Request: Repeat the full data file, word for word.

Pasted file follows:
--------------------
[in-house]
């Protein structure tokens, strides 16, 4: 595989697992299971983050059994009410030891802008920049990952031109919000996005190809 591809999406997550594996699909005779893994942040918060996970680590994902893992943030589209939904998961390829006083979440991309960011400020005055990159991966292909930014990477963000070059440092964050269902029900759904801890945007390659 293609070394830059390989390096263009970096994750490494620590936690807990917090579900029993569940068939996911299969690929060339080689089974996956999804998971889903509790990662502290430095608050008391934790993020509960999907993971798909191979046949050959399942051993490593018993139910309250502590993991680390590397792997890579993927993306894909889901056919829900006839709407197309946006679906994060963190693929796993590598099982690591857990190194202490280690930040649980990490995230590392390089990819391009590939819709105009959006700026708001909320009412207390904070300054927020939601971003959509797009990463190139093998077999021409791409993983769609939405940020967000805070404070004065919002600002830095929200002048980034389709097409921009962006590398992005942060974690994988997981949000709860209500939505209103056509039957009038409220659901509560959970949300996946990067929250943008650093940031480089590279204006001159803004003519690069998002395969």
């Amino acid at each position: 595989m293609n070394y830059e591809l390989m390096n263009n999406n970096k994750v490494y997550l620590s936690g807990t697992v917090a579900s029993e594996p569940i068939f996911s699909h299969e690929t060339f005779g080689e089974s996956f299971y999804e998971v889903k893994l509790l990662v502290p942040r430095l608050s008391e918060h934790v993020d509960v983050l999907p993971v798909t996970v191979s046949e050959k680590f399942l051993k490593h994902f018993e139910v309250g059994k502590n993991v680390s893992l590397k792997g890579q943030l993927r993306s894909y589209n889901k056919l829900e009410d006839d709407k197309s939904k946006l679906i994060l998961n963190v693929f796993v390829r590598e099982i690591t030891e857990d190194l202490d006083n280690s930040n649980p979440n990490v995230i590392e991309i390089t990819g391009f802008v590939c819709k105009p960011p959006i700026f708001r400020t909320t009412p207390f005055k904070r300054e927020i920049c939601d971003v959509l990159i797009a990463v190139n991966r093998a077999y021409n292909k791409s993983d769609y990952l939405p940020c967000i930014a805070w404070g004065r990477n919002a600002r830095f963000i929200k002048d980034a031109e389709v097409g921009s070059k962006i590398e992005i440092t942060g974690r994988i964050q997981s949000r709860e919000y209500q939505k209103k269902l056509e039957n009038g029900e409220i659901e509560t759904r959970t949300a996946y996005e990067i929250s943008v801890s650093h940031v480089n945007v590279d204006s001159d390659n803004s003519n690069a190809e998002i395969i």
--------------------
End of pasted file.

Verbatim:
[in-house]
């Protein structure tokens, strides 16, 4: 595989697992299971983050059994009410030891802008920049990952031109919000996005190809 591809999406997550594996699909005779893994942040918060996970680590994902893992943030589209939904998961390829006083979440991309960011400020005055990159991966292909930014990477963000070059440092964050269902029900759904801890945007390659 293609070394830059390989390096263009970096994750490494620590936690807990917090579900029993569940068939996911299969690929060339080689089974996956999804998971889903509790990662502290430095608050008391934790993020509960999907993971798909191979046949050959399942051993490593018993139910309250502590993991680390590397792997890579993927993306894909889901056919829900006839709407197309946006679906994060963190693929796993590598099982690591857990190194202490280690930040649980990490995230590392390089990819391009590939819709105009959006700026708001909320009412207390904070300054927020939601971003959509797009990463190139093998077999021409791409993983769609939405940020967000805070404070004065919002600002830095929200002048980034389709097409921009962006590398992005942060974690994988997981949000709860209500939505209103056509039957009038409220659901509560959970949300996946990067929250943008650093940031480089590279204006001159803004003519690069998002395969």
């Amino acid at each position: 595989m293609n070394y830059e591809l390989m390096n263009n999406n970096k994750v490494y997550l620590s936690g807990t697992v917090a579900s029993e594996p569940i068939f996911s699909h299969e690929t060339f005779g080689e089974s996956f299971y999804e998971v889903k893994l509790l990662v502290p942040r430095l608050s008391e918060h934790v993020d509960v983050l999907p993971v798909t996970v191979s046949e050959k680590f399942l051993k490593h994902f018993e139910v309250g059994k502590n993991v680390s893992l590397k792997g890579q943030l993927r993306s894909y589209n889901k056919l829900e009410d006839d709407k197309s939904k946006l679906i994060l998961n963190v693929f796993v390829r590598e099982i690591t030891e857990d190194l202490d006083n280690s930040n649980p979440n990490v995230i590392e991309i390089t990819g391009f802008v590939c819709k105009p960011p959006i700026f708001r400020t909320t009412p207390f005055k904070r300054e927020i920049c939601d971003v959509l990159i797009a990463v190139n991966r093998a077999y021409n292909k791409s993983d769609y990952l939405p940020c967000i930014a805070w404070g004065r990477n919002a600002r830095f963000i929200k002048d980034a031109e389709v097409g921009s070059k962006i590398e992005i440092t942060g974690r994988i964050q997981s949000r709860e919000y209500q939505k209103k269902l056509e039957n009038g029900e409220i659901e509560t759904r959970t949300a996946y996005e990067i929250s943008v801890s650093h940031v480089n945007v590279d204006s001159d390659n803004s003519n690069a190809e998002i395969i």